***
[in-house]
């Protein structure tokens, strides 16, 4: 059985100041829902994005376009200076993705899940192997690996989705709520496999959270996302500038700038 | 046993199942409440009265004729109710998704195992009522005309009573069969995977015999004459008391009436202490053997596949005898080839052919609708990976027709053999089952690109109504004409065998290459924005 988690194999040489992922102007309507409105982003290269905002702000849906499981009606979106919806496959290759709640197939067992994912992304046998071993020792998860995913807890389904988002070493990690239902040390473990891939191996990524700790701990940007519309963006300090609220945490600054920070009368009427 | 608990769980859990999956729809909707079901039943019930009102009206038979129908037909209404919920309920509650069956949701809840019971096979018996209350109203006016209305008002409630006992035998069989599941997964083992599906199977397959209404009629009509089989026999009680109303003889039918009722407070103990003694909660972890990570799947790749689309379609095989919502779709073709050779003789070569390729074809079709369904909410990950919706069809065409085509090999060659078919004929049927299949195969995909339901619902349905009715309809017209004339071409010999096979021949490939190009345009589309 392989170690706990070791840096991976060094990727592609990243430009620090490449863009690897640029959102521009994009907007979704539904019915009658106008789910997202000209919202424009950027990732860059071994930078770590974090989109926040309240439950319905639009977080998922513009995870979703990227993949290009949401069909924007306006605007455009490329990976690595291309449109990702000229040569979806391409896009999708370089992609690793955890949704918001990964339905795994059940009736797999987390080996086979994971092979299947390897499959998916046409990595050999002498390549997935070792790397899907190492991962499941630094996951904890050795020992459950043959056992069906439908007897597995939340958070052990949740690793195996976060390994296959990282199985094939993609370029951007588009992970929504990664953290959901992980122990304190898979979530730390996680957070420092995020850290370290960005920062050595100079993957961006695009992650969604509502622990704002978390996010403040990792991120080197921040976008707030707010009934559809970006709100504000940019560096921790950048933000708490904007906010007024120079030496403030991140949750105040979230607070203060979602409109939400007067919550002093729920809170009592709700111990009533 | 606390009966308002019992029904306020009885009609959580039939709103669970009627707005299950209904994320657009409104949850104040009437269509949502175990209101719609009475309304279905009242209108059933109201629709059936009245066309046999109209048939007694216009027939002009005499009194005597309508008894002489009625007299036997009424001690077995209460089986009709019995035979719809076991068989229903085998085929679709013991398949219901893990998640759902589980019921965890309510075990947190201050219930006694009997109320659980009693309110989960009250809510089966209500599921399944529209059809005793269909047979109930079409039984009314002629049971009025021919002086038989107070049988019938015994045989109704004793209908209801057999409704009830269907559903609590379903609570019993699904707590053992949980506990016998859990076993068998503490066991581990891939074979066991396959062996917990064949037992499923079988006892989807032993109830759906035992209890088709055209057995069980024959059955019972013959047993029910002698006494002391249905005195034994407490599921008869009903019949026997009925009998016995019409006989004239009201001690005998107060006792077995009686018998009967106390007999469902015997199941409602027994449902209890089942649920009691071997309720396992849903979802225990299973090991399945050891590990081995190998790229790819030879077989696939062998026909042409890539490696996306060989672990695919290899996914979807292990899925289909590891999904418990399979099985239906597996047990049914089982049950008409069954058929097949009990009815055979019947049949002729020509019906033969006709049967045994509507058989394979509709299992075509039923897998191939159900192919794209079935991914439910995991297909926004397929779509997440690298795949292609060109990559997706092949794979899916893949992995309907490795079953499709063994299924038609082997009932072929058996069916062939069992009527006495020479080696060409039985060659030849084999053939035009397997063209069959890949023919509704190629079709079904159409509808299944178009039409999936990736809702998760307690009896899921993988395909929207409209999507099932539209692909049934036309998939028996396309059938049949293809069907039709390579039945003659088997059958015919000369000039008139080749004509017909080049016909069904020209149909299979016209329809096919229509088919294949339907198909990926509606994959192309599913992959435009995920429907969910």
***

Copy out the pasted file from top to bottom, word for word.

[in-house]
């Protein structure tokens, strides 16, 4: 059985100041829902994005376009200076993705899940192997690996989705709520496999959270996302500038700038 | 046993199942409440009265004729109710998704195992009522005309009573069969995977015999004459008391009436202490053997596949005898080839052919609708990976027709053999089952690109109504004409065998290459924005 988690194999040489992922102007309507409105982003290269905002702000849906499981009606979106919806496959290759709640197939067992994912992304046998071993020792998860995913807890389904988002070493990690239902040390473990891939191996990524700790701990940007519309963006300090609220945490600054920070009368009427 | 608990769980859990999956729809909707079901039943019930009102009206038979129908037909209404919920309920509650069956949701809840019971096979018996209350109203006016209305008002409630006992035998069989599941997964083992599906199977397959209404009629009509089989026999009680109303003889039918009722407070103990003694909660972890990570799947790749689309379609095989919502779709073709050779003789070569390729074809079709369904909410990950919706069809065409085509090999060659078919004929049927299949195969995909339901619902349905009715309809017209004339071409010999096979021949490939190009345009589309 392989170690706990070791840096991976060094990727592609990243430009620090490449863009690897640029959102521009994009907007979704539904019915009658106008789910997202000209919202424009950027990732860059071994930078770590974090989109926040309240439950319905639009977080998922513009995870979703990227993949290009949401069909924007306006605007455009490329990976690595291309449109990702000229040569979806391409896009999708370089992609690793955890949704918001990964339905795994059940009736797999987390080996086979994971092979299947390897499959998916046409990595050999002498390549997935070792790397899907190492991962499941630094996951904890050795020992459950043959056992069906439908007897597995939340958070052990949740690793195996976060390994296959990282199985094939993609370029951007588009992970929504990664953290959901992980122990304190898979979530730390996680957070420092995020850290370290960005920062050595100079993957961006695009992650969604509502622990704002978390996010403040990792991120080197921040976008707030707010009934559809970006709100504000940019560096921790950048933000708490904007906010007024120079030496403030991140949750105040979230607070203060979602409109939400007067919550002093729920809170009592709700111990009533 | 606390009966308002019992029904306020009885009609959580039939709103669970009627707005299950209904994320657009409104949850104040009437269509949502175990209101719609009475309304279905009242209108059933109201629709059936009245066309046999109209048939007694216009027939002009005499009194005597309508008894002489009625007299036997009424001690077995209460089986009709019995035979719809076991068989229903085998085929679709013991398949219901893990998640759902589980019921965890309510075990947190201050219930006694009997109320659980009693309110989960009250809510089966209500599921399944529209059809005793269909047979109930079409039984009314002629049971009025021919002086038989107070049988019938015994045989109704004793209908209801057999409704009830269907559903609590379903609570019993699904707590053992949980506990016998859990076993068998503490066991581990891939074979066991396959062996917990064949037992499923079988006892989807032993109830759906035992209890088709055209057995069980024959059955019972013959047993029910002698006494002391249905005195034994407490599921008869009903019949026997009925009998016995019409006989004239009201001690005998107060006792077995009686018998009967106390007999469902015997199941409602027994449902209890089942649920009691071997309720396992849903979802225990299973090991399945050891590990081995190998790229790819030879077989696939062998026909042409890539490696996306060989672990695919290899996914979807292990899925289909590891999904418990399979099985239906597996047990049914089982049950008409069954058929097949009990009815055979019947049949002729020509019906033969006709049967045994509507058989394979509709299992075509039923897998191939159900192919794209079935991914439910995991297909926004397929779509997440690298795949292609060109990559997706092949794979899916893949992995309907490795079953499709063994299924038609082997009932072929058996069916062939069992009527006495020479080696060409039985060659030849084999053939035009397997063209069959890949023919509704190629079709079904159409509808299944178009039409999936990736809702998760307690009896899921993988395909929207409209999507099932539209692909049934036309998939028996396309059938049949293809069907039709390579039945003659088997059958015919000369000039008139080749004509017909080049016909069904020209149909299979016209329809096919229509088919294949339907198909990926509606994959192309599913992959435009995920429907969910």